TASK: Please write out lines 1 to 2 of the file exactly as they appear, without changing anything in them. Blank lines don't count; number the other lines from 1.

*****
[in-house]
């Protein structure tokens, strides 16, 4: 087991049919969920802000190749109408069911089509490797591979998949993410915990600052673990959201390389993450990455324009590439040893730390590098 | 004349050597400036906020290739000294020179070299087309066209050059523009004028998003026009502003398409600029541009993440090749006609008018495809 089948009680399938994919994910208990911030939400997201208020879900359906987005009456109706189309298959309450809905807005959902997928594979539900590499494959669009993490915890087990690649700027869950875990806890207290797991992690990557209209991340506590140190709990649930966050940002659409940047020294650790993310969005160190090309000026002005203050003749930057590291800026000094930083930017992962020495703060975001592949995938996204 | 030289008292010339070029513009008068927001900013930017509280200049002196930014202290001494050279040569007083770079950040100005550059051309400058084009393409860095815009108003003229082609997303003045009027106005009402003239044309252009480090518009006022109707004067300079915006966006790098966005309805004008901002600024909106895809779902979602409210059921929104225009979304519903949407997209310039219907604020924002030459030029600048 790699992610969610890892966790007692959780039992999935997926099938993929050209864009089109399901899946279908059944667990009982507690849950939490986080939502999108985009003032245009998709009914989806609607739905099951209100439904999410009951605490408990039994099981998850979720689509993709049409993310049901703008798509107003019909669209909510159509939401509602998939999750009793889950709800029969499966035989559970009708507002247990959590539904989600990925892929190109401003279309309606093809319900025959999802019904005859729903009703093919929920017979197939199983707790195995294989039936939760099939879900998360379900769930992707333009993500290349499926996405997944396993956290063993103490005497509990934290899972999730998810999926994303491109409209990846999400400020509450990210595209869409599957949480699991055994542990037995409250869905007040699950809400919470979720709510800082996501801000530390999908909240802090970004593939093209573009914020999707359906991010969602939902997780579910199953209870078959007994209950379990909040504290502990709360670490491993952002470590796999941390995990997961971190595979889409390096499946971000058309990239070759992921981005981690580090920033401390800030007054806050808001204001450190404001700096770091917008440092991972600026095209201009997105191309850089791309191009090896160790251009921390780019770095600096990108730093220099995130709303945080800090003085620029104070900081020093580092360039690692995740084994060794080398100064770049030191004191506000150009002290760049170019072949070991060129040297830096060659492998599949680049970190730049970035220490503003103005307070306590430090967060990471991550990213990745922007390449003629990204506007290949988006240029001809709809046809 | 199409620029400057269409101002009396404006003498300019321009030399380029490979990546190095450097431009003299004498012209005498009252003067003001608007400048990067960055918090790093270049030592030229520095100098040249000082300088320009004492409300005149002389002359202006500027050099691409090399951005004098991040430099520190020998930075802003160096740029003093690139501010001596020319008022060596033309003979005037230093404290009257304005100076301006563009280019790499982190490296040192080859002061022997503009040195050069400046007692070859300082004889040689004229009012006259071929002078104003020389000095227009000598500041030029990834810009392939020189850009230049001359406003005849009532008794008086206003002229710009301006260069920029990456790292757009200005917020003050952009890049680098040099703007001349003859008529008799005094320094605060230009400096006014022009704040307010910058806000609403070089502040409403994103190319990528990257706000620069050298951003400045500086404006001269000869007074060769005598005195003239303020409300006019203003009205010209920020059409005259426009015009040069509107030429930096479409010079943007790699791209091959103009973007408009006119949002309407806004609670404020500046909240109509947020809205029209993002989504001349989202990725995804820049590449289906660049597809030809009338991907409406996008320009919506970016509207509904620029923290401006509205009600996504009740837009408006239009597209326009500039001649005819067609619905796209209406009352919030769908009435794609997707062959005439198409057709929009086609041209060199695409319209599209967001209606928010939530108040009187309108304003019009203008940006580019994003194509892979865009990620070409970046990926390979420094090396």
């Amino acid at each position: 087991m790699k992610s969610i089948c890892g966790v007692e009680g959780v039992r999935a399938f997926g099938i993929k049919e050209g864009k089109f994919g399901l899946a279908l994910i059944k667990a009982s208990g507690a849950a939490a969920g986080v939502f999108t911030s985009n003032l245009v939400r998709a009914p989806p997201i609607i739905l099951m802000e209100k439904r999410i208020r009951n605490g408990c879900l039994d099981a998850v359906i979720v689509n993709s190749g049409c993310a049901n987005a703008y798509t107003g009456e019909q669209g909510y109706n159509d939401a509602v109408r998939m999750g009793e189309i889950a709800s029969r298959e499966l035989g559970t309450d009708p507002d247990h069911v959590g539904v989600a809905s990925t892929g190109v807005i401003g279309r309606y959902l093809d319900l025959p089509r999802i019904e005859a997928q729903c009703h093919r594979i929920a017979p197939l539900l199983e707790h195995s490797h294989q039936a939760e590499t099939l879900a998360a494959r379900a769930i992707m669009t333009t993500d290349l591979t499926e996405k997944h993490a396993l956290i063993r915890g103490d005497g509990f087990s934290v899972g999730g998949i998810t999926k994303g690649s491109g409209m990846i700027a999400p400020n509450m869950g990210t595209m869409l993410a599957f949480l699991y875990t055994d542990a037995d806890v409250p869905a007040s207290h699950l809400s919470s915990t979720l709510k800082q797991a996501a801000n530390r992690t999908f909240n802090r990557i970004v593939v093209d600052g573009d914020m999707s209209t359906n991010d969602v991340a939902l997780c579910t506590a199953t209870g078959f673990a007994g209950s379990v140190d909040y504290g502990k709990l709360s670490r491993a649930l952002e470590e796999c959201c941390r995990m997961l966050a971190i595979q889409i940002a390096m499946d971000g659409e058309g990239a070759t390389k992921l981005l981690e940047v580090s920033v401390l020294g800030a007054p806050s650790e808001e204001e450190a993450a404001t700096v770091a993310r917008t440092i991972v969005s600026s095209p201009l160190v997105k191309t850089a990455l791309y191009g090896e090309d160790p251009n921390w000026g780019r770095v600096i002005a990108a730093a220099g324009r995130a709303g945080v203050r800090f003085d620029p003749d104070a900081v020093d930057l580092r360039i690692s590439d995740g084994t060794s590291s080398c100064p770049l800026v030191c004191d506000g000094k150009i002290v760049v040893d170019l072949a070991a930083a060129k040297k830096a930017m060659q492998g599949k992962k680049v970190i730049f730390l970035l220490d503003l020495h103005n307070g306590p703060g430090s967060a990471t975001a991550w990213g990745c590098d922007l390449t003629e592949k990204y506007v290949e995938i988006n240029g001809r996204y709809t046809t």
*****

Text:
[in-house]
């Protein structure tokens, strides 16, 4: 087991049919969920802000190749109408069911089509490797591979998949993410915990600052673990959201390389993450990455324009590439040893730390590098 | 004349050597400036906020290739000294020179070299087309066209050059523009004028998003026009502003398409600029541009993440090749006609008018495809 089948009680399938994919994910208990911030939400997201208020879900359906987005009456109706189309298959309450809905807005959902997928594979539900590499494959669009993490915890087990690649700027869950875990806890207290797991992690990557209209991340506590140190709990649930966050940002659409940047020294650790993310969005160190090309000026002005203050003749930057590291800026000094930083930017992962020495703060975001592949995938996204 | 030289008292010339070029513009008068927001900013930017509280200049002196930014202290001494050279040569007083770079950040100005550059051309400058084009393409860095815009108003003229082609997303003045009027106005009402003239044309252009480090518009006022109707004067300079915006966006790098966005309805004008901002600024909106895809779902979602409210059921929104225009979304519903949407997209310039219907604020924002030459030029600048 790699992610969610890892966790007692959780039992999935997926099938993929050209864009089109399901899946279908059944667990009982507690849950939490986080939502999108985009003032245009998709009914989806609607739905099951209100439904999410009951605490408990039994099981998850979720689509993709049409993310049901703008798509107003019909669209909510159509939401509602998939999750009793889950709800029969499966035989559970009708507002247990959590539904989600990925892929190109401003279309309606093809319900025959999802019904005859729903009703093919929920017979197939199983707790195995294989039936939760099939879900998360379900769930992707333009993500290349499926996405997944396993956290063993103490005497509990934290899972999730998810999926994303491109409209990846999400400020509450990210595209869409599957949480699991055994542990037995409250869905007040699950809400919470979720709510800082996501801000530390999908909240802090970004593939093209573009914020999707359906991010969602939902997780579910199953209870078959007994209950379990909040504290502990709360670490491993952002470590796999941390995990997961971190595979889409390096499946971000058309990239070759992921981005981690580090920033401390800030007054806050808001204001450190404001700096770091917008440092991972600026095209201009997105191309850089791309191009090896160790251009921390780019770095600096990108730093220099995130709303945080800090003085620029104070900081020093580092360039690692995740084994060794080398100064770049030191004191506000150009002290760049170019072949070991060129040297830096060659492998599949680049970190730049970035220490503003103005307070306590430090967060990471991550990213990745922007390449003629990204506007290949988006240029001809709809046809 | 199409620029400057269409101002009396404006003498300019321009030399380029490979990546190095450097431009003299004498012209005498009252003067003001608007400048990067960055918090790093270049030592030229520095100098040249000082300088320009004492409300005149002389002359202006500027050099691409090399951005004098991040430099520190020998930075802003160096740029003093690139501010001596020319008022060596033309003979005037230093404290009257304005100076301006563009280019790499982190490296040192080859002061022997503009040195050069400046007692070859300082004889040689004229009012006259071929002078104003020389000095227009000598500041030029990834810009392939020189850009230049001359406003005849009532008794008086206003002229710009301006260069920029990456790292757009200005917020003050952009890049680098040099703007001349003859008529008799005094320094605060230009400096006014022009704040307010910058806000609403070089502040409403994103190319990528990257706000620069050298951003400045500086404006001269000869007074060769005598005195003239303020409300006019203003009205010209920020059409005259426009015009040069509107030429930096479409010079943007790699791209091959103009973007408009006119949002309407806004609670404020500046909240109509947020809205029209993002989504001349989202990725995804820049590449289906660049597809030809009338991907409406996008320009919506970016509207509904620029923290401006509205009600996504009740837009408006239009597209326009500039001649005819067609619905796209209406009352919030769908009435794609997707062959005439198409057709929009086609041209060199695409319209599209967001209606928010939530108040009187309108304003019009203008940006580019994003194509892979865009990620070409970046990926390979420094090396």